By Alexander Goodlive
Surrounded by the nostalgic feel of a double-level theater, the 35mm projector, and a hundred fans anticipating a movie they’ve seen more than their fair share of times, the silver screen flickers to life. The cheap blue logo of a film franchise only known for one movie spins its way to the screen, and the crowd cheers its presence. Are we in for another riveting tale of cinematic excellence, guaranteed to take us on a timeless adventure through the magic of celluloid?
But are we in for a fun time? You better believe it.
Armed with a bunch of callbacks and a box of plastic spoons, catching a midnight showing of Tommy Wiseau‘s cinematic abomination The Room is guaranteed to be one of the most fun and fulfilling nights at the movie theater you’ll ever have.
“But Alex,” I can hear you asking, “Isn’t The Room terrible?” Oh, terrible is an understatement. It’s a glorious cinematic train wreck, filled with unexplained plot holes, breast cancer being blown off like it’s a case of the sniffles, and a lead actor convinced of his own genius making a magnum opus to display to the world the greatest story he thought any of us would ever see.
Growing more in popularity due to supporting actor Greg Sestero‘s account of the movie’s production, The Disaster Artist, this film ranks up there with The Rocky Horror Picture Show as a cult film event that takes place all over the country. Similarly to Rocky Horror, audience participation is the key attraction for the midnight moviegoer. For example, in Tommy Wiseau’s rush to get the main living room set decorated, they never bothered taking the stock photos of spoons out of the picture frames. For this strange decision, the crowd showers the screen with plastic silverware and cries of “SPOOOOOOOOOON!” The clank-clank-clank that follows is an inevitability of attending this horrible masterpiece of confusion.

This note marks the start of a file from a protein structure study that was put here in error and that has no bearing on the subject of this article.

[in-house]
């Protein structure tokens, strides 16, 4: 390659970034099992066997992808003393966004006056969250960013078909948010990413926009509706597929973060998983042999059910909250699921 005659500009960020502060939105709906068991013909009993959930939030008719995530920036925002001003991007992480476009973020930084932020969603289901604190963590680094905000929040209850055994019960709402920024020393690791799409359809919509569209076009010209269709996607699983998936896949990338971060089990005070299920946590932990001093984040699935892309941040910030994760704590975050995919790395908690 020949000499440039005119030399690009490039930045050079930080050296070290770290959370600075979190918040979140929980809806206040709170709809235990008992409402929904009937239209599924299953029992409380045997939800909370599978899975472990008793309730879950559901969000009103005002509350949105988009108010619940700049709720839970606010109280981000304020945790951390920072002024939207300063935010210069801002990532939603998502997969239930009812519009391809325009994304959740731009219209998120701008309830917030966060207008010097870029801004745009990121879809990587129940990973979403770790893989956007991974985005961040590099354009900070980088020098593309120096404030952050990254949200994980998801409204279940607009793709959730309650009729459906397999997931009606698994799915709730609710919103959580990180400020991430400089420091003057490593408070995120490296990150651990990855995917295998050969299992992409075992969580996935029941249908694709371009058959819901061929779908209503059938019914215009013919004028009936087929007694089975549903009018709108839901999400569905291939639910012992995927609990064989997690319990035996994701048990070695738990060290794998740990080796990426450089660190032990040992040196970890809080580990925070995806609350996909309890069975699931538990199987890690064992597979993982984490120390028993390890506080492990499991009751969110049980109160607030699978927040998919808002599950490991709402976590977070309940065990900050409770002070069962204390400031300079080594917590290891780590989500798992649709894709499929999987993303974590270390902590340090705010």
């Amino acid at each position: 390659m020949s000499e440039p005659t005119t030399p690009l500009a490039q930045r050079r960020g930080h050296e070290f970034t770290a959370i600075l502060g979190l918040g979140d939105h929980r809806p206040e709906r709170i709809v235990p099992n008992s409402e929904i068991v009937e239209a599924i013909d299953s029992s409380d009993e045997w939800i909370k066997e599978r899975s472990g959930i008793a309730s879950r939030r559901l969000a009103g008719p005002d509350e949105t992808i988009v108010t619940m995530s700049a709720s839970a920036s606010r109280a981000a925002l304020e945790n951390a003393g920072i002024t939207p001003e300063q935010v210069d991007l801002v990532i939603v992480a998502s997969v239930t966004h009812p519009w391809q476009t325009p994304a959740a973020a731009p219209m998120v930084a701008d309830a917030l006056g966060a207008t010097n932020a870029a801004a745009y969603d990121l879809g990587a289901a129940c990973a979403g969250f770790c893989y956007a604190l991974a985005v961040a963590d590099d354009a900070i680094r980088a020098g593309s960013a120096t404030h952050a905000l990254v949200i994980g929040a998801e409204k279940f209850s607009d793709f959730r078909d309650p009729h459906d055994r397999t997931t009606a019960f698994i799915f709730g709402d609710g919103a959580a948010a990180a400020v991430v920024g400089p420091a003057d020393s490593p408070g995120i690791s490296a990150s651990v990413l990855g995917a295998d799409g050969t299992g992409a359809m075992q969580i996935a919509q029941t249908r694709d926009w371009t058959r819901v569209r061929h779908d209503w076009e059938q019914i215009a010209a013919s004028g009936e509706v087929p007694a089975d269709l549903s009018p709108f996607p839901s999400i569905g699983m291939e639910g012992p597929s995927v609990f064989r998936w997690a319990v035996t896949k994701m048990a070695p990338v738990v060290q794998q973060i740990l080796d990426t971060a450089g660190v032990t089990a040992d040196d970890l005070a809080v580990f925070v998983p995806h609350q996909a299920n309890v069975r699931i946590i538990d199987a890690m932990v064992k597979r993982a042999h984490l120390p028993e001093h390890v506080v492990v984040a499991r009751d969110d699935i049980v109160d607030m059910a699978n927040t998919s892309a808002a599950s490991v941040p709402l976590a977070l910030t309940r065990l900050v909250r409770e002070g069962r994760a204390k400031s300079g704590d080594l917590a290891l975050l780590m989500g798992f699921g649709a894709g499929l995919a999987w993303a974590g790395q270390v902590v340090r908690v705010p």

Many of Tommy Wiseau’s dubbed-over yet still-horrendous lines are sung along with during their delivery, no more obvious than in Wiseau’s delivery of a line taken straight from James Dean: “You are tearing me apart, Lisa!” The ironic cheers that follow make you believe you’ve just witnessed a combination of Marlon Brando and Robert Downey, Jr. somehow combined into a cinematic moment of Nirvana. You’ll also be shushed when the epic flower shop scene airs, as complete silence will fill the theater for the thirty seconds that Wiseau rushes through buying flowers for his girlfriend, but the cheers that follow acknowledge the confusing greatness of this moment. Nothing about it makes any sense, and it’s amazing.
Perhaps you’ll find yourself wooing when Greg Sestero gets a close-up of his clean-shaven face. Be careful to duck from the footballs being tossed, because seconds later, and every other time they toss the football in this movie, the cast in their tuxedos inexplicably throw around the football for no reason whatsoever. Their reason for wearing tuxedos? Who knows? Why they only ever throw around the football instead of playing? No idea.
However, seeing The Room live is a 90-minute joyride that’ll have you rolling in the aisles and singing along with the regulars any time it happens. This movie has brought so much joy to many a moviegoer, myself included, that you just can’t help but adore this film. Somehow getting funded with 6 million dollars of the creator’s own money from unknown sources, and somehow convincing himself that he could act despite having no delivery or believability whatsoever, it’s also strangely inspiring. Here’s a guy who was told by literally everyone that he shouldn’t make this movie, and he did. Not only is this movie still being watched in theaters to this day, but he achieved what so many filmmakers only dream they could do, albeit for the wrong reasons: He’s made an unforgettable movie that has people watching it, talking about it, and having the time of their lives while they do it. There’s something to be said for that, even if it does start with “Ohai.”
Alexander Goodlive is an English/cinema double major at the University of Pennsylvania, commuting from Harrisburg. He has five published books, hosts the snarky Internet show “Jaded Hope,” and writes weekly for lordsofpain.net under the alias Al Laiman. In his spare time, he’s a stand-up guru, and recently placed well in the championship round of International Underwater Basket-Weaving
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